Fills are short musical passages played to basically “fill” in the space between vocal lines or another instrument’s lines. You could use a lick or a riff during a fill. Obviously fills are also good to learn for the same reason as riffs & licks – learn to become a better ensemble player, and broaden your vocabulary on the instrument, and within certain types of grooves & styles.

Melody Lines are important as well. Learning melody lines from songs is important because it will not only add songs to your repertoire that you can play (and learn to build upon), but it will also help you understand how melodies work within certain keys and scales on your instrument.

Here’s another way to think of it, again going back to my analogy of music as a language: Think of the Melody Lines you learn as musical poems or quotations you can use. Riffs, Licks and Fills can be looked at as questions, exclamations, comments, remarks and/or spoken asides. Both parts of the language are important to learn, and both will help you become more fluent in the language of blues harmonica. In addition to this, both can also help you create your own musical ideas and/or solos.

If you are only interested in playing melodies or folk songs, and are not interested in playing styles of music where there are many licks, riffs, fills and such (American roots music such as blues, jazz, swing, country, rock & roll, etc….all incorporate these things), then learning riffs and licks may not be of particular importance to you. On the other hand, if you are interested in these styles of music and don’t care too much about being melodic (hopefully you do though!), then learning some scales and melodies won’t be of much importance to you. They are both equally important to becoming a good musician in my opinion, and depending on what style of music you want to play, one may play a bigger role than the other.

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Q&A #14

Q: “What is the difference in approach to harmonica playing between you & someone like Jason Ricci? Can one play blow bends, overblows and overdraws by using tongue-blocking? Is there a difference in sound?

A: I have been getting this question quite a bit during the past few years. As far the difference in approach, let’s talk a little about embouchure first, or more specifically tongue-blocking vs. pursed-lips/lip-blocking.

ANY harp player who can play well should have both techniques in their arsenal. There are many techniques one can only play if you are tongue-blocking, such as tongue trills, tongue vamps, pulls & other chordal effects, sharply attacked staccato rhythmic playing, etc…as well changing the tone of your playing. Tongue-blocking by nature of the embouchure (if & when done correctly – as any technique should be) gives the player a bigger resonant air chamber to play with, and this directly effects the tone being heard. This is not to say that people that don’t tongue-block don’t have good tone. I know some players that don’t tongue-block and have good tone. I have also heard many of those same players try to play some tongue-blocking and the tone has been even better…and by “better” I mean fuller, rounder, richer and deeper. I have never heard anyone get worse tone by tongue-blocking, always “fuller & rounder”, regardless of the player (I have taught hundreds of students worldwide, and I know dozens of pro players as well).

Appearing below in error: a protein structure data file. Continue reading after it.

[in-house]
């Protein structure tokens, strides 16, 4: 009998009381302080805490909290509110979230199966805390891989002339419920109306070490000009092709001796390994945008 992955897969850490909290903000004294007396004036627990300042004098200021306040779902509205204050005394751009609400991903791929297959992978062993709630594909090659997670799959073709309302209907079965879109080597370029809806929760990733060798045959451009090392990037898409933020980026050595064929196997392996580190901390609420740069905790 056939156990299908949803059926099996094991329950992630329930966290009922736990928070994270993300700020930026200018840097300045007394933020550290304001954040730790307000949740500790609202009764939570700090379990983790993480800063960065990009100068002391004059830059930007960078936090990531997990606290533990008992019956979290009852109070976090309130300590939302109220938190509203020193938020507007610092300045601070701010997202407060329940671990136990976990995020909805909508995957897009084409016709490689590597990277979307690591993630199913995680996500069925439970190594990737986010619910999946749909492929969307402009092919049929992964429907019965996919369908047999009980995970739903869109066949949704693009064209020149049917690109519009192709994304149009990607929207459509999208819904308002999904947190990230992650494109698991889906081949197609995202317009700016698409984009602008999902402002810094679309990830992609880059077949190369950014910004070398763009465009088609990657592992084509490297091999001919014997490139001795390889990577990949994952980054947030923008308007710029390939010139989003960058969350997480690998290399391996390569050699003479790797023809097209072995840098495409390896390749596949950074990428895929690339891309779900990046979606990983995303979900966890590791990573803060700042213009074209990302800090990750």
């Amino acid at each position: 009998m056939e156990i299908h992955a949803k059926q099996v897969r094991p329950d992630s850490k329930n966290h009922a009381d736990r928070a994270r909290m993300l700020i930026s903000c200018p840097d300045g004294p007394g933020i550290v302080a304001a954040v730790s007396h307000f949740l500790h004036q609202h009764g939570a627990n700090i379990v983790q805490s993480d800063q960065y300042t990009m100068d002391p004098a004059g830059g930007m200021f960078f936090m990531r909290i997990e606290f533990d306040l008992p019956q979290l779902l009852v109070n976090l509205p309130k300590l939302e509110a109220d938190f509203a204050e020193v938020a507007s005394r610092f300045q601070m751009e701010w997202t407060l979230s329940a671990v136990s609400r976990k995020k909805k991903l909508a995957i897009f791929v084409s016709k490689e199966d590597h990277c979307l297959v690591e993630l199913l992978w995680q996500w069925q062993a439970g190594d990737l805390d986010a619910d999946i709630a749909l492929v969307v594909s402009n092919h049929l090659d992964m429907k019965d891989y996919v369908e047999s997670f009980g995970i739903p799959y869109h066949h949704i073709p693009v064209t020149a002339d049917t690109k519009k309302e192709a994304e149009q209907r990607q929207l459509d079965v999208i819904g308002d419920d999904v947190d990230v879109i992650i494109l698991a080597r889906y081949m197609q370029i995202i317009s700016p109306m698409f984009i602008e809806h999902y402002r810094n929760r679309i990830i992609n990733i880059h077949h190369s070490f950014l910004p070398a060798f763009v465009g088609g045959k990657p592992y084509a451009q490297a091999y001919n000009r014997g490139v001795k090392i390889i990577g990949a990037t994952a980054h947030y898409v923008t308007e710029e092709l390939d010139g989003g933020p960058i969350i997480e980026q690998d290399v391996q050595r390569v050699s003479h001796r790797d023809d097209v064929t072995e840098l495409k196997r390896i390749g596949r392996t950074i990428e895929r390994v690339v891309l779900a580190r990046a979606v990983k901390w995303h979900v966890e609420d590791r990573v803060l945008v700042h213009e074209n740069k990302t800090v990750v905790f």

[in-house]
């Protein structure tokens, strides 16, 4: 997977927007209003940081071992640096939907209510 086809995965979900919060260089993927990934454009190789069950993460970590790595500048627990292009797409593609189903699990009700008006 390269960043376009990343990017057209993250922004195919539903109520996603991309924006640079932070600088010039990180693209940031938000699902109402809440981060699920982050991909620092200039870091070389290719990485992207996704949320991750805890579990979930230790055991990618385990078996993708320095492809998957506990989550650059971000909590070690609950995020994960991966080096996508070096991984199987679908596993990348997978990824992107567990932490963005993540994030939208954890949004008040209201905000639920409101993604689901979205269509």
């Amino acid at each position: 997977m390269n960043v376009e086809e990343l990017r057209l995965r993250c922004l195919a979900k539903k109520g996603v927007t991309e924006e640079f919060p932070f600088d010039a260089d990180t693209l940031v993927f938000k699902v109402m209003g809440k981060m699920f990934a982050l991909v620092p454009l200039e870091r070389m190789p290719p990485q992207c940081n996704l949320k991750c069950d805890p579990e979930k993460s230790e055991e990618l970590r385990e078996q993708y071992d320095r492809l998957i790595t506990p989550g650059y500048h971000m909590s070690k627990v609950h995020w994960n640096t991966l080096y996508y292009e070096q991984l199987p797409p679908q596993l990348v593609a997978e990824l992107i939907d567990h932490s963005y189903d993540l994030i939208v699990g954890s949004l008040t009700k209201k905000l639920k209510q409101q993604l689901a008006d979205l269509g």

Without getting too far into the Tongue-Blocking Vs. Lip-Blocking debate, I will just say that I am primarily a TB player (almost 100% of the time) and I know Jason Ricci to be primarily a Lip-Purser who also throws in some TB’ing for certain effects and techniques.

I use TB’ing for blow bends and overblows as well, which I started using back in the 90’s and used on my first album with my band Jump Time…I wasn’t that good at it back then, but could do it. I don’t use many overdraws personally, but when I set up my harps to do so, I can usually get them tongue-blocked as well. In addition, I also get draw bends on my Low tuned harps tongue-blocked. Not many people ask about them, but the real high AND the real low bends are difficult with any embouchure, just for different reasons physically.

The debate about the difference in sound will probably go on & on, but I can say (as well as any other tongue-blocker that I know) that YES there is a difference in sound, especially in the lower range of the harp, when you are tongue-blocking. Again, this is not to say that you can’t “sound good” when you don’t TB, but there is indeed a difference (unless of course, you purposely try to sound the same and narrow your TB air chamber to do so).

Many players tend to use mostly lipping for single notes and TB for some effects, which I did for a short period myself. However, the transition going from lip-purse to tongue-blocking for certain effects or techniques in the middle of a musical passage or lick made the playing NOT flow as well as I wanted it to. I have found this to be an issue with most players I have come across as well. When you TB all or most of the time, all of those TB techniques or effects (such as octaves, tongue-trills, staccato rhythmic chording, etc…) are literally right there at your fingertips, so to speak, so they flow much easier in your playing.

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Q&A #13

Q: “Why should a player spend so much effort to sound “traditional” when playing blues on a chromatic? Is the blues only folk music, or should it change & move forward? Why the effort to play multiple notes or chords on a chromatic? I play a C chromatic and play blues in every key…

A: First, to be clear about the use of my word “traditional“, so we are on the same page. When I was talking about “traditional blues chromatic” in a recent question (Q&A #11), I was referring to traditional Chicago blues style chromatic harp playing, per the question asked. There are many other “traditional” styles (jazz or swing for instance) which have different techniques and aspects to them.